“I think one of the reasons I’m popular again is because I’m wearing a tie. You have to be different.”
- Tony Bennett
Many moons ago when I was an idiotic conformist teenager impressionable young woman, I decided I needed the Latest Thing, which, a few weeks after the Frye Boots craze came and went and a few weeks before we all required pukka-shell chokers*, was an Icelandic sweater**. Suddenly the athletic blonde trend-setting girls were wearing these cozy-but-cool pullovers, with the body knitted in pale blue or pink, and the yoke pattern usually involving white and pink or blue, depending on the body colour. I’m not sure who knitted these sweaters, but I was desperate for a blue one with a white and pink yoke.
My birthday was not far off. I pined and hankered and pestered my mother, thinking she might just pull an Icelandic sweater out of her knitting basket at my request. Finally my birthday arrived, and there, on the breakfast table, was a sweater-sized present. I took my time opening it, savouring the moment when the blue sweater with the pink and white yoke – a guarantee of personal happiness and total acceptance by my peers – would be mine. I pulled away the last piece of tissue, and there it was: My very own hand-knit Icelandic sweater.
It was brown.
And the neck was too tight.
And the yoke was a darker brown.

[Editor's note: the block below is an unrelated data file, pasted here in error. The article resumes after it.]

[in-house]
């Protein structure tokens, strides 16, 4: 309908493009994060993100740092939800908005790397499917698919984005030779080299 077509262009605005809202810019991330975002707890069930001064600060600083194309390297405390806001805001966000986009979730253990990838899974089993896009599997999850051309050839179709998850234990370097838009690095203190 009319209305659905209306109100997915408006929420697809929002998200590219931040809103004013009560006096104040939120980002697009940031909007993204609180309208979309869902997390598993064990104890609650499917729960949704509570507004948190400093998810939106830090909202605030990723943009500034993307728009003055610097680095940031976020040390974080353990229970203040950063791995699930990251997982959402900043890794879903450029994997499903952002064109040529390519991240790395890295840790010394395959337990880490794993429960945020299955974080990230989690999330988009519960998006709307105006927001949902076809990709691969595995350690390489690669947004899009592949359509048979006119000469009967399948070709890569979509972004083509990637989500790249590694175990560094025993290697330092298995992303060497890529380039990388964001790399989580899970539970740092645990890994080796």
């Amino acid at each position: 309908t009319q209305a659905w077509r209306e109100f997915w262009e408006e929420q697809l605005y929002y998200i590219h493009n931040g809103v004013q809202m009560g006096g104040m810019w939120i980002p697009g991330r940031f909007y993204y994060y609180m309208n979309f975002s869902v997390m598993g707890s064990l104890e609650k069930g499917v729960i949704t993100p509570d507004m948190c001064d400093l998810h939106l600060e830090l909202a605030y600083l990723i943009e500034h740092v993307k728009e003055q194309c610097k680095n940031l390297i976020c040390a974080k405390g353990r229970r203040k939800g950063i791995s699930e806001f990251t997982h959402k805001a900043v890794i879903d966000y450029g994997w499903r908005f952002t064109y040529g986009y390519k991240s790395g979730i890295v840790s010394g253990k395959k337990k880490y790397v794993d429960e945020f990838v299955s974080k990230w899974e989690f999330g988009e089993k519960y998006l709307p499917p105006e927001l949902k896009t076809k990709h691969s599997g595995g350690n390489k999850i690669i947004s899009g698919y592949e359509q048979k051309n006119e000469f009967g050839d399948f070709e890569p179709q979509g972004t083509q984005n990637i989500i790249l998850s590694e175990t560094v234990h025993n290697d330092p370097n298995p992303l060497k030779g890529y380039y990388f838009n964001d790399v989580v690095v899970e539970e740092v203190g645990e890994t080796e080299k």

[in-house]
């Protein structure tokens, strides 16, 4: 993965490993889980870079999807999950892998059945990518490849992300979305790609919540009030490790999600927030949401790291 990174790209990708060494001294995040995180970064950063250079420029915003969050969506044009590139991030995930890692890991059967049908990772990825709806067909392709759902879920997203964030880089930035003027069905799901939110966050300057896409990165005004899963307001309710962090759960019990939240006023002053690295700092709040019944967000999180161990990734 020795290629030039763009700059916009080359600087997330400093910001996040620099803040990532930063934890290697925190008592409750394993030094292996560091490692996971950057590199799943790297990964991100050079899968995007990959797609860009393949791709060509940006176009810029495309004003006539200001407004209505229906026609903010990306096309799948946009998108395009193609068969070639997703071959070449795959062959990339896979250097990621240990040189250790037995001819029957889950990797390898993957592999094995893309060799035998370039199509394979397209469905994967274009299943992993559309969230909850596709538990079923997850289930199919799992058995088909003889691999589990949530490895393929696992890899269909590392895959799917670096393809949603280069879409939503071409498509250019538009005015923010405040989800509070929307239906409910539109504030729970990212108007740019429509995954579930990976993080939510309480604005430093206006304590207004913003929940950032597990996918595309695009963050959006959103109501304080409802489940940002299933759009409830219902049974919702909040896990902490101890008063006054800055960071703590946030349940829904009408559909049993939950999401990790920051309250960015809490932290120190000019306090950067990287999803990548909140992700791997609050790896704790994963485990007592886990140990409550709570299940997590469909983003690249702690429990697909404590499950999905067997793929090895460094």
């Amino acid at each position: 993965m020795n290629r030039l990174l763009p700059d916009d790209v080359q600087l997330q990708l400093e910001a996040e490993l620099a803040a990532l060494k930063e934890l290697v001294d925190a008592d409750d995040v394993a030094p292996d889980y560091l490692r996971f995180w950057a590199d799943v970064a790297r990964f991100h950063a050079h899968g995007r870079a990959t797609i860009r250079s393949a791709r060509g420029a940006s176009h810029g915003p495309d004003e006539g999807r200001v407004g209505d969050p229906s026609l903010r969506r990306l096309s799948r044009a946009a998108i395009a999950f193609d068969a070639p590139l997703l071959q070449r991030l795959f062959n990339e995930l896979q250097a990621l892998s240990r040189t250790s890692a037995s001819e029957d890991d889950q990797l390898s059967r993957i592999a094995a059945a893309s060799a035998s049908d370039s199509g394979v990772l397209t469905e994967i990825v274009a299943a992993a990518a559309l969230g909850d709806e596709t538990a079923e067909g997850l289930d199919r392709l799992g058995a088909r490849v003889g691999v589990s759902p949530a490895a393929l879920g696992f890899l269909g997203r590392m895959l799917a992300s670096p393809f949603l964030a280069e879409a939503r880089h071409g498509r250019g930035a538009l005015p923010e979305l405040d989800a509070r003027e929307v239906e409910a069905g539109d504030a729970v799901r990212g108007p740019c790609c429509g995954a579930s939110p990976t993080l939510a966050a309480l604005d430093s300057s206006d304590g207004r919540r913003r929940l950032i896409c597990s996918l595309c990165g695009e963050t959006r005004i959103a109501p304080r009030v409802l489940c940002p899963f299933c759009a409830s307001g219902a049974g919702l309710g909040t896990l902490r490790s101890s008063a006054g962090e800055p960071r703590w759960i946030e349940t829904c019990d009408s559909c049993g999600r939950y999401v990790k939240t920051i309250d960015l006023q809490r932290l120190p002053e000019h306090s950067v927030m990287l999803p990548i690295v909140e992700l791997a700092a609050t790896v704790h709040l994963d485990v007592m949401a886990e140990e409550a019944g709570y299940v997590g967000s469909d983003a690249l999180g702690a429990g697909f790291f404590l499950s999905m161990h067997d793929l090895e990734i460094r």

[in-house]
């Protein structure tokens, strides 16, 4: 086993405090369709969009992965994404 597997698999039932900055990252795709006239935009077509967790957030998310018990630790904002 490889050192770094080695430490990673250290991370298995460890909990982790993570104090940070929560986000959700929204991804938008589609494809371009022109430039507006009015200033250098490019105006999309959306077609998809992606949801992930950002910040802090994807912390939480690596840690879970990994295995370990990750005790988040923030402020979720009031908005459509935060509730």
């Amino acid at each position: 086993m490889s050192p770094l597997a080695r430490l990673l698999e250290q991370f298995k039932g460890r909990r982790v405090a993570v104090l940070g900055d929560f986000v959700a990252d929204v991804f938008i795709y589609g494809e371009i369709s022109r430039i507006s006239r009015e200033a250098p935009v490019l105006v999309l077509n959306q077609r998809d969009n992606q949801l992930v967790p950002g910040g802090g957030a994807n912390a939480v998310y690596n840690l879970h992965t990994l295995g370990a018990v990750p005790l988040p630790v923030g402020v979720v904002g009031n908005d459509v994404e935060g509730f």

And it was brown.
I thanked Mum for it and wore it around the house a few times, and then I put it away in the back of my closet.
In the thirty years since, I’ve felt ashamed enough about the brown sweater that I’ve kept it, packing and moving it as many times as necessary, but always it’s stayed at the back of the closet, forgotten and sitting in a pile of guilt.
Sick to death of the sweaters I’ve been wearing non-stop during this long winter, I recently emptied my closet. When I reached to the very back, there was the brown Icelandic sweater. I pulled it out for a better look. It wasn’t simply brown; the lopi yarn had a chestnut sheen to it, and the yoke was a carefully chosen blend of a deeper shade of chestnut and off-white stitching. I pulled it on and it fit perfectly.
And the neck is just right.
And it’s the warmest sweater I own.
And unlike any other Icelandic sweater I’ve ever seen, it’s brown.
I’ve been wearing it ever since – it’s my new favourite sweater.
Thanks, Mum. This time I mean it.
*The irony of Frye Boots and pukka shells was lost on us Eastern Canadian city kids, few of whom had been anywhere near a ranch, where such a boot as a Frye might have its uses; or Hawaii, where pukka necklaces originated to ensure safe voyage by sea.
**Given our cold winters, Icelandic sweaters actually did make good sartorial sense. But mostly they were cool.